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Neegani Investment Management looks to give a kickstart to startups

After sitting dormant for 20 years, a First Nation-managed investment fund has emerged from hibernation.
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Brian Davey, managing director of Neegani Investment Management

After sitting dormant for close to 20 years, Brian Davey has pumped life into a Thunder Bay-based investment fund.

Neegani Investment Management, owned by the not-for-profit Nishnawbe Aski Development Fund (NADF), was established as an equity for-profit fund in 1997.

In its recent history, Neegani has invested in Air Suites, a Thunder Bay flight management software company, and Delshen Therapeutics, an emerging medical marijuana company, with plans to establish commercial operations near Kirkland Lake.

“We’re always looking for deals to invest in. Sometimes we need to look at 10 in order to pick one or two,” said Brian Davey, Neegani’s managing director.

The fund had been gone into hibernation within a couple of years of its creation. But Neegani did close to 10 deals before deciding to cash out following the death of one of its corporate directors who was heavily involved in many of the transactions.

The private fund, modest but in the millions, according to Davey, had been wealth managed for a number of years.

“It’s money that’s been sitting there for some time. It wasn’t being invested at all in private placements or equity investments.”

What spurred Neegani’s revival within the last year was getting the necessary expertise in place to manage the fund.

Davey, better known as the executive director of NADF, brings more than 35 years of experience in the public and private sector related to First Nation business and economic development.

Neegani’s four-member board – drawn from the NADF board – come with banking, financial, accounting and business consulting backgrounds.

Whereas NADF provided strictly loans, Davey said Neegani was established to offer different products such as equity investment, something that was sorely lacking and in the demand in the region.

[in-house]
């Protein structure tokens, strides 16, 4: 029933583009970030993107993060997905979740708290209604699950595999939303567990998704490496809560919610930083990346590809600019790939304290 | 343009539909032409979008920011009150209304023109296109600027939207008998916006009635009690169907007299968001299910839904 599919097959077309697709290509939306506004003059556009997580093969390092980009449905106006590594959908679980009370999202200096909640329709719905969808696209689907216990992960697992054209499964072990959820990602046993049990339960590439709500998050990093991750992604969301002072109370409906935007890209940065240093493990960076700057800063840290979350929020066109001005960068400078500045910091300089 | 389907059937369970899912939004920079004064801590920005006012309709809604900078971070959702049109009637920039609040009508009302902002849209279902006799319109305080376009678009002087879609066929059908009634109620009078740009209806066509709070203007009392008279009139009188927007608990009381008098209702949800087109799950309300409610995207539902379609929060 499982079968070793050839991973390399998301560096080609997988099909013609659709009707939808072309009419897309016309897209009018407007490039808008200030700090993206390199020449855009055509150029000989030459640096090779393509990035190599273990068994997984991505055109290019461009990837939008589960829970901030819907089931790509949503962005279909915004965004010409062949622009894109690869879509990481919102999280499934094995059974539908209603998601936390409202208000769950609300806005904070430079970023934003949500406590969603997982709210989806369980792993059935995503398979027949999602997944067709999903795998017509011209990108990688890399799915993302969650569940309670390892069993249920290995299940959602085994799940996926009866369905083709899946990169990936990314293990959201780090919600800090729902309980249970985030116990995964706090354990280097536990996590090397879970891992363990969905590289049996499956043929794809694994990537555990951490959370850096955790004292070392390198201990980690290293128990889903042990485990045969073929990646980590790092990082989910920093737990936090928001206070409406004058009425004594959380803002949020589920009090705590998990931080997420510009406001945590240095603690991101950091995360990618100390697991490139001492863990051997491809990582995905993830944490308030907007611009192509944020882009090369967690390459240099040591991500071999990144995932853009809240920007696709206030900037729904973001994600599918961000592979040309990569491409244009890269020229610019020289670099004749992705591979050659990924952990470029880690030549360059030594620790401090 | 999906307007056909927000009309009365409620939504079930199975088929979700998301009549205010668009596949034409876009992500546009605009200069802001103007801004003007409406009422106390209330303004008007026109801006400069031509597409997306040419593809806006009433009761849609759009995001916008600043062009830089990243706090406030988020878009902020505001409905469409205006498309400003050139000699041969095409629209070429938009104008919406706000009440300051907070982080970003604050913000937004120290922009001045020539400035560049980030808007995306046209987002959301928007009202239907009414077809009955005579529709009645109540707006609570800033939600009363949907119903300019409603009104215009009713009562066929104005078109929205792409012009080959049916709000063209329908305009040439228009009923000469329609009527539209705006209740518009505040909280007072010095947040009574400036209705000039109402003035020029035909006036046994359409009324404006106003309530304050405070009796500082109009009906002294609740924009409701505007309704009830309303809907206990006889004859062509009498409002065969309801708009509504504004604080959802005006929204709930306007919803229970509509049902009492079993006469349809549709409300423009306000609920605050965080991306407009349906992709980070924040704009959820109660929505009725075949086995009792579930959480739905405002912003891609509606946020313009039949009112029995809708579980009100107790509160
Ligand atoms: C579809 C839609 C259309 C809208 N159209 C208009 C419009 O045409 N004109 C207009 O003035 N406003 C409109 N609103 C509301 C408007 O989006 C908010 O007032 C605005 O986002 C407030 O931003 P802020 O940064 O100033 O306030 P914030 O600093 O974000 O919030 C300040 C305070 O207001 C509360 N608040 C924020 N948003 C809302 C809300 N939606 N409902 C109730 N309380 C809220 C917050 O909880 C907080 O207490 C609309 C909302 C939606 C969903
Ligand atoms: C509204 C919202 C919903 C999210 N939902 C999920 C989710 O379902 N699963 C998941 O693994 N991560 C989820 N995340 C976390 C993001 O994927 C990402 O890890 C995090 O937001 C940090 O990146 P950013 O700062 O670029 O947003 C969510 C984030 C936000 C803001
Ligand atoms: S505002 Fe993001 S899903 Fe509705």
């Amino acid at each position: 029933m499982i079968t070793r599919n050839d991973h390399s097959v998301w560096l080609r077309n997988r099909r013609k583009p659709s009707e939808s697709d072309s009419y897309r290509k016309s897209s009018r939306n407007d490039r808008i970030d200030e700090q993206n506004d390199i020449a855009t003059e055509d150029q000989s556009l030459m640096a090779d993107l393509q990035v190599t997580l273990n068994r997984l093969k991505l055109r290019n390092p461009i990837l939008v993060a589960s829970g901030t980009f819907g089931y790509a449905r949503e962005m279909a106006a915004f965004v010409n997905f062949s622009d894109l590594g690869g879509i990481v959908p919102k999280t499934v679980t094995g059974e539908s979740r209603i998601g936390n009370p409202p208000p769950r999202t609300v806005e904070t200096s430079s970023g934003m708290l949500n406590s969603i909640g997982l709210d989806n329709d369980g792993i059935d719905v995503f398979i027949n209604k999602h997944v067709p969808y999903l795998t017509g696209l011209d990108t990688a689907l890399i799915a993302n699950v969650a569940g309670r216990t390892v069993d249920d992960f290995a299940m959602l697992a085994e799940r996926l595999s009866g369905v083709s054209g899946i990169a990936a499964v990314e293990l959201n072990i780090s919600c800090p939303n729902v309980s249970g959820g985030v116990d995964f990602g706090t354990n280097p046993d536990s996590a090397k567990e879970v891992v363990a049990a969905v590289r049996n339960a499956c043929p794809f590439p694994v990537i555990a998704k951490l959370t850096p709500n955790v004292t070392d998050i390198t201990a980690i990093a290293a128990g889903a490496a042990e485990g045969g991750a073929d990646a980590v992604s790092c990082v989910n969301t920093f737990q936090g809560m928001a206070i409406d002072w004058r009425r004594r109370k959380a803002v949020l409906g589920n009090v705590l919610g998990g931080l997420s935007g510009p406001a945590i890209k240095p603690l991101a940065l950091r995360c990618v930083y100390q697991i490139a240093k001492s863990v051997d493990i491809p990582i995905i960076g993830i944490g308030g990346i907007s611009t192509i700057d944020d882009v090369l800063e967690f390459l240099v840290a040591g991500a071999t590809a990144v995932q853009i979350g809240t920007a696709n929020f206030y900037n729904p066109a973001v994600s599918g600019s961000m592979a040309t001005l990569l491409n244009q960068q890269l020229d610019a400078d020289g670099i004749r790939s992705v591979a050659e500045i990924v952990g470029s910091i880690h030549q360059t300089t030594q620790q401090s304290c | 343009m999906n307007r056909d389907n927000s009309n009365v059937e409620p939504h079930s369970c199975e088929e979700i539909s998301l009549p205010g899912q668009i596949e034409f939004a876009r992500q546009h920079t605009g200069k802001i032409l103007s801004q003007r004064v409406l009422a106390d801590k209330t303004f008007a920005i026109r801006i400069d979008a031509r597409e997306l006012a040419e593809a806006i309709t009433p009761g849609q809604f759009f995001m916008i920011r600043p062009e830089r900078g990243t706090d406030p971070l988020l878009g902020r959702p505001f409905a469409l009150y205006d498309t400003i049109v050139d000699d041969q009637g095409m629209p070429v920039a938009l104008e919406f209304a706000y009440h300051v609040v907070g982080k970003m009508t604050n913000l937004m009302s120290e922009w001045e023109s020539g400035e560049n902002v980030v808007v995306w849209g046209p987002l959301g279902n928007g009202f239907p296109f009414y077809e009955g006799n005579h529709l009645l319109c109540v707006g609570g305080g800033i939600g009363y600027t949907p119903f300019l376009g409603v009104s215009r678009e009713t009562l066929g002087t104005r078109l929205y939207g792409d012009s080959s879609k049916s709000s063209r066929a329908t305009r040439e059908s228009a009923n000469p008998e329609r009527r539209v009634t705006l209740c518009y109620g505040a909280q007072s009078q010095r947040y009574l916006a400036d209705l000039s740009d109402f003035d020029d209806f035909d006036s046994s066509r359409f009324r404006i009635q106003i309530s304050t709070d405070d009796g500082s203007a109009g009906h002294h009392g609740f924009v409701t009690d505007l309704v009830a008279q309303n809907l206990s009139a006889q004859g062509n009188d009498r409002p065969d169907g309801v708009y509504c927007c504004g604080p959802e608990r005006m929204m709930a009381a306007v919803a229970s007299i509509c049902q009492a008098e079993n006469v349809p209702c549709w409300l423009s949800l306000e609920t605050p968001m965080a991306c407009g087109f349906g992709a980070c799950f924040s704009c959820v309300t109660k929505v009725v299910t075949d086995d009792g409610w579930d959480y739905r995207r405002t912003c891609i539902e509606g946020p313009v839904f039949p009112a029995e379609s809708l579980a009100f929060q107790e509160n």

Neegani works in financing startup companies or assist existing companies with acquisitions and expansions. The transaction may involve a share purchase, purchase of business assets or convertible debt.

The fund will invest up to $300,000 into a company with an exit strategy within seven years of the initial investment.

 “We like convertible debt,” said Davey. “Many startups have projections that often are optimistic about what they can do. They place an incredible value on their company. 

“One way of getting around that debate to use convertible debt where it’s like a loan to get them the money, but it’s only interest payments or no payments at all. Once they reach a certain revenue point, then we convert it to equity.”

“Then we have a better understanding of the value of the company. Right now it’s pure speculation.”

Unlike southern Ontario investment funds that cut deals in specific sectors, Davey said the deal flow is just not there in the North.

“We prefer to be more diversified.”

Davey said their selection process rests on an entrepreneur or company generating a market or having a demonstrated buyer for their product or service.

“It’s very difficult to prove with startups but if you get letters of intent or off-take agreement to purchase, those are very attractive to us. Often we get approached and they don’t have those things.”

They’re also drawn to a company management’s ability to think strategically and entice other investors.

Davey said Neegani often partners with other strategic or angel investors, mainstream banks and investment funds, and Aboriginal financial institutions.

“It always excites us when we see other people who are willing to invest because they’ve done their due diligence, and if they know more than us about that particular business, and we see that they’re excited, then that provides us some comfort.”

Davey said Neegani is not restricted to investing only in Indigenous business ventures. And they’ll look beyond Northern Ontario if they see opportunity.

“Neegani is out to do business and make money for NADF,” he said.

“Our prime target is the return. At this point, it’s very small – like 15 per cent – but we expect to do a lot better. We’re starting out conservatively and building out from there.”

For prospects, Davey said they keep a keen eye on startups that incubate in regional innovation centres. They’re also looking for business spinoffs expected to emerge from some major power transmission projects on the books, such as the Watay Power project in the northwest and the proposed east-west transmission tie on Lake Superior’s north shore.



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